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Marine/IE_GSI_Download_Seabed_Survey_Merged_Data_IE_Waters_WGS84 (MapServer)

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Service Description:

This data shows areas where merged survey bathymetry and backscatter data exists and allows you to download the data. The data was collected between 2001 and 2021.

Bathymetry is the measurement of how deep is the sea. Bathymetry is the study of the shape and features of the seabed. The name comes from Greek words meaning "deep" and “measure".

Bathymetry is collected on board boats working at sea and airplanes over land and coastline. The boats use special equipment called a multibeam echosounder. A multibeam echosounder is a type of sonar that is used to map the seabed. Sound waves are emitted in a fan shape beneath the boat. The amount of time it takes for the sound waves to bounce off the bottom of the sea and return to a receiver is used to determine water depth. The strength of the sound wave is used to determine how hard the bottom of the sea is. In other words, backscatter is the measure of sound that is reflected by the seafloor and received by the sonar. A strong sound wave indicates a hard surface (rocks, gravel), and a weak return signal indicates a soft surface (silt, mud).

LiDAR is another way to map the seabed, using airplanes. Two laser light beams are emitted from a sensor on-board an airplane. The red beam reaches the water surface and bounces back; while the green beam penetrates the water hits the seabed and bounces back. The difference in time between the two beams returning allows the water depth to be calculated. LiDAR is only suitable for shallow waters (up to 30m depth).

This data shows areas which have data available for download in Irish waters. These are areas where several surveys have been merged together.

It is a vector dataset. Vector data portray the world using points, lines, and polygons (areas).

This data is shown as polygons. Each polygon holds information on the data type (bathymetry or backscatter), format of data available for download (GEOTIFF, ESRI GRID), its resolution, projection, last update and provides links to download the data.

The data available for download are raster datasets. Raster data is another name for gridded data. Raster data stores information in pixels (grid cells). Each raster grid makes up a matrix of cells (or pixels) organised into rows and columns.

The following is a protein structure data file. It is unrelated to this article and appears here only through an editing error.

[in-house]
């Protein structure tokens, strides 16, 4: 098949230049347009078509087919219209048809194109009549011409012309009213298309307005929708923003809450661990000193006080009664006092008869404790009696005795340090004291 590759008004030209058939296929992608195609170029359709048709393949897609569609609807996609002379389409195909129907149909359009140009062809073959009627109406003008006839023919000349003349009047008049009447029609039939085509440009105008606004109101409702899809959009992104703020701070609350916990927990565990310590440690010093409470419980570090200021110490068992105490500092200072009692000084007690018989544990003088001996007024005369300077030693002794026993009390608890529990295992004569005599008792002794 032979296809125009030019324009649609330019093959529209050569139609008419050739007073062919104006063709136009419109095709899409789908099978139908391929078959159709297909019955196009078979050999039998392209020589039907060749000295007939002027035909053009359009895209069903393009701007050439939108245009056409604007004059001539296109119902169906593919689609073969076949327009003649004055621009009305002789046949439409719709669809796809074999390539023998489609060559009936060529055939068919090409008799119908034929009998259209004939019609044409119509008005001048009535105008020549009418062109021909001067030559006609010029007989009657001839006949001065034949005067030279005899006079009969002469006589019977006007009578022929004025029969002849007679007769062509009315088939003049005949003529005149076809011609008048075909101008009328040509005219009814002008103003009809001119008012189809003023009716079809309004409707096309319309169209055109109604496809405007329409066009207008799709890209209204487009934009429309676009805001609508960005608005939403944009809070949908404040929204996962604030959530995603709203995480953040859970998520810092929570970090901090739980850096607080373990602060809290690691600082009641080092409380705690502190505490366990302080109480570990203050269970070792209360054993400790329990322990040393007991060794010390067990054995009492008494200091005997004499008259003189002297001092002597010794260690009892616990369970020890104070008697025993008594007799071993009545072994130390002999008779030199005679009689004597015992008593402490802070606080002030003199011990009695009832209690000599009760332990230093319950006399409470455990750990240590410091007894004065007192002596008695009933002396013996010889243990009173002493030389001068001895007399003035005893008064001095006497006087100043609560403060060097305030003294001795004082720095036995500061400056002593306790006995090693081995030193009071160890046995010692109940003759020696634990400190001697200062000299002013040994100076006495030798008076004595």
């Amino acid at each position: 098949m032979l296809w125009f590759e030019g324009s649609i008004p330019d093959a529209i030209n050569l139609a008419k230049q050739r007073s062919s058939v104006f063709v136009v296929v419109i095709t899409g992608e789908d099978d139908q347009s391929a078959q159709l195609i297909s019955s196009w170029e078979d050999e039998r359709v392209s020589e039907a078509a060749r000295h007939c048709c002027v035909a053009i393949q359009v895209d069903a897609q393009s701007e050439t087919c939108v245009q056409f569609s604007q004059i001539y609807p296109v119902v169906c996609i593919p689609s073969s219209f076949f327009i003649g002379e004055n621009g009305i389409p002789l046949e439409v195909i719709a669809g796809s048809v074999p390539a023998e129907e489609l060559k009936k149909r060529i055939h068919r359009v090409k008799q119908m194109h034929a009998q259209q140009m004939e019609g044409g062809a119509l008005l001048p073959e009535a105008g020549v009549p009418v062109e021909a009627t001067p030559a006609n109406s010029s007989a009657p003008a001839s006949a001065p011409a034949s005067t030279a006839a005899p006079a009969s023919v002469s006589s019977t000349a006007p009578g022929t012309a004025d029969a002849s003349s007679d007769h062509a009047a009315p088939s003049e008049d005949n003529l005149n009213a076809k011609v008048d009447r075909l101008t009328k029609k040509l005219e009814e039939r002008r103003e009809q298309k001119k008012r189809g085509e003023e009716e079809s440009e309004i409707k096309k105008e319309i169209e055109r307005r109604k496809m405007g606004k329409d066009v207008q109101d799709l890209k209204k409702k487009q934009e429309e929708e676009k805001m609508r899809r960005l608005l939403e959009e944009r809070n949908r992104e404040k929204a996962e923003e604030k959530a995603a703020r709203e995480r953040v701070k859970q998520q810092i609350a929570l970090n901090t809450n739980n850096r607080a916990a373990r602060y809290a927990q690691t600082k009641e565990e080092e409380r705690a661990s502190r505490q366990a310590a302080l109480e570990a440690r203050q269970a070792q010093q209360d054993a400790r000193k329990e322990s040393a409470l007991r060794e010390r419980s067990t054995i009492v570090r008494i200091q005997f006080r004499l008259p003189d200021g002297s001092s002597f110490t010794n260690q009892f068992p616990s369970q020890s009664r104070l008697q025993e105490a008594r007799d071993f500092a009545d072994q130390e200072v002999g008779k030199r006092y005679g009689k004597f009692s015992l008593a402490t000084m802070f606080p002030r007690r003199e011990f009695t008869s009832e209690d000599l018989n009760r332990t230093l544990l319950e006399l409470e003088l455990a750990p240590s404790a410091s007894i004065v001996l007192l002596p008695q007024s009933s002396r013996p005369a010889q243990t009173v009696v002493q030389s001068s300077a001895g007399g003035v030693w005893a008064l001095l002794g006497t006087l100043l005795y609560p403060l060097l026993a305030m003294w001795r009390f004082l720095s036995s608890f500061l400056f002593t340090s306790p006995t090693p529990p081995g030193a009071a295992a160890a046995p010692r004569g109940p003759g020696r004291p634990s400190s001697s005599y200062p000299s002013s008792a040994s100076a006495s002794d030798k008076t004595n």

This data was collected using a boat or plane. Data is output in xyz format. X and Y are the location and Z is the depth or backscatter value. A software package converts it into gridded data. The grid cell size varies. Most of this data is available at 10m resolution. Each grid cell size is 10 meter by 10 meter. This means that each cell (pixel) represents an area of 10 meter squared.

ESRI GRID datasets contain the depth value. This means you can click on a location and get its depth.

GEOTIFFS are images of the data and only record colour values. We use software to create a 3D effect of what the seabed looks like. By using vertical exaggeration, artificial sun-shading (mostly as if there is a light source in the northwest) and colouring the depths using colour maps, it is possible to highlight the subtle relief of the seabed. The darker shading represents a deeper depths and lighter shading represents shallower depths.

This data shows areas that have been surveyed. There are plans to fill in the missing areas between 2020 and 2026. The deeper offshore waters were mapped as part of the Irish National Seabed Survey (INSS) between 1999 and 2005. INtegrated Mapping FOr the Sustainable Development of Ireland's MArine Resource (INFOMAR) is mapping the inshore areas. (2006 - 2026).



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This data shows areas where merged survey bathymetry and backscatter data exists and allows you to download the data. The data was collected between 2001 and 2021.

Bathymetry is the measurement of how deep is the sea. Bathymetry is the study of the shape and features of the seabed. The name comes from Greek words meaning "deep" and “measure".